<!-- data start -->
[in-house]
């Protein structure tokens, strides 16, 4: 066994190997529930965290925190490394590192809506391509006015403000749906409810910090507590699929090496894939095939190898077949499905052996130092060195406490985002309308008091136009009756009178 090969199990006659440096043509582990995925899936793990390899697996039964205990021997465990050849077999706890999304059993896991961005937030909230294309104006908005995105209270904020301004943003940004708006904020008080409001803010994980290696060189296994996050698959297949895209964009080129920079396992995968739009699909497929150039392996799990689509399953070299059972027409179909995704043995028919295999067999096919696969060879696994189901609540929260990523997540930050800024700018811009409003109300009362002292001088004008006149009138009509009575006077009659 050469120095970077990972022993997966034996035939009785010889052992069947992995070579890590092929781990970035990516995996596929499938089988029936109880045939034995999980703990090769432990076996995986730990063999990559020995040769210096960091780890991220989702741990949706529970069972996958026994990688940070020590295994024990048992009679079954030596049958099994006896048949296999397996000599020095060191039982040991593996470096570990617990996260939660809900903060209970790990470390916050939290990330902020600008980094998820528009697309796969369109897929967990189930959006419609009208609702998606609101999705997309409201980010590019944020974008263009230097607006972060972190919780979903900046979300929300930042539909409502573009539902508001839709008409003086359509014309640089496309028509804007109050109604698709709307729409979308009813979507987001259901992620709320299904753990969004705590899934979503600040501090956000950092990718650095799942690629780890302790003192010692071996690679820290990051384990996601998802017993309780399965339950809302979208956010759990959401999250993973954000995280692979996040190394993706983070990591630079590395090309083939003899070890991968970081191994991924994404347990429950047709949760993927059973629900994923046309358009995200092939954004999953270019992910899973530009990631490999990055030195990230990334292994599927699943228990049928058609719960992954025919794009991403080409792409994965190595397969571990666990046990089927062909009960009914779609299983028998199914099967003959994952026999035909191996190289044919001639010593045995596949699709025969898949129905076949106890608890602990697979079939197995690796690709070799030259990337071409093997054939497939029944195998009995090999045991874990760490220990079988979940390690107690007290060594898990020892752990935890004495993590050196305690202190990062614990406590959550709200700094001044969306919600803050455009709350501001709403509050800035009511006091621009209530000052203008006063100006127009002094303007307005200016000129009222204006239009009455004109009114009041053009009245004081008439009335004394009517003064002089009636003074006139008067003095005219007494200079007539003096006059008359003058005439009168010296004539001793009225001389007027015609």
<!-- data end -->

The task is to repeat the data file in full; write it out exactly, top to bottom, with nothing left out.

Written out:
[in-house]
């Protein structure tokens, strides 16, 4: 066994190997529930965290925190490394590192809506391509006015403000749906409810910090507590699929090496894939095939190898077949499905052996130092060195406490985002309308008091136009009756009178 090969199990006659440096043509582990995925899936793990390899697996039964205990021997465990050849077999706890999304059993896991961005937030909230294309104006908005995105209270904020301004943003940004708006904020008080409001803010994980290696060189296994996050698959297949895209964009080129920079396992995968739009699909497929150039392996799990689509399953070299059972027409179909995704043995028919295999067999096919696969060879696994189901609540929260990523997540930050800024700018811009409003109300009362002292001088004008006149009138009509009575006077009659 050469120095970077990972022993997966034996035939009785010889052992069947992995070579890590092929781990970035990516995996596929499938089988029936109880045939034995999980703990090769432990076996995986730990063999990559020995040769210096960091780890991220989702741990949706529970069972996958026994990688940070020590295994024990048992009679079954030596049958099994006896048949296999397996000599020095060191039982040991593996470096570990617990996260939660809900903060209970790990470390916050939290990330902020600008980094998820528009697309796969369109897929967990189930959006419609009208609702998606609101999705997309409201980010590019944020974008263009230097607006972060972190919780979903900046979300929300930042539909409502573009539902508001839709008409003086359509014309640089496309028509804007109050109604698709709307729409979308009813979507987001259901992620709320299904753990969004705590899934979503600040501090956000950092990718650095799942690629780890302790003192010692071996690679820290990051384990996601998802017993309780399965339950809302979208956010759990959401999250993973954000995280692979996040190394993706983070990591630079590395090309083939003899070890991968970081191994991924994404347990429950047709949760993927059973629900994923046309358009995200092939954004999953270019992910899973530009990631490999990055030195990230990334292994599927699943228990049928058609719960992954025919794009991403080409792409994965190595397969571990666990046990089927062909009960009914779609299983028998199914099967003959994952026999035909191996190289044919001639010593045995596949699709025969898949129905076949106890608890602990697979079939197995690796690709070799030259990337071409093997054939497939029944195998009995090999045991874990760490220990079988979940390690107690007290060594898990020892752990935890004495993590050196305690202190990062614990406590959550709200700094001044969306919600803050455009709350501001709403509050800035009511006091621009209530000052203008006063100006127009002094303007307005200016000129009222204006239009009455004109009114009041053009009245004081008439009335004394009517003064002089009636003074006139008067003095005219007494200079007539003096006059008359003058005439009168010296004539001793009225001389007027015609």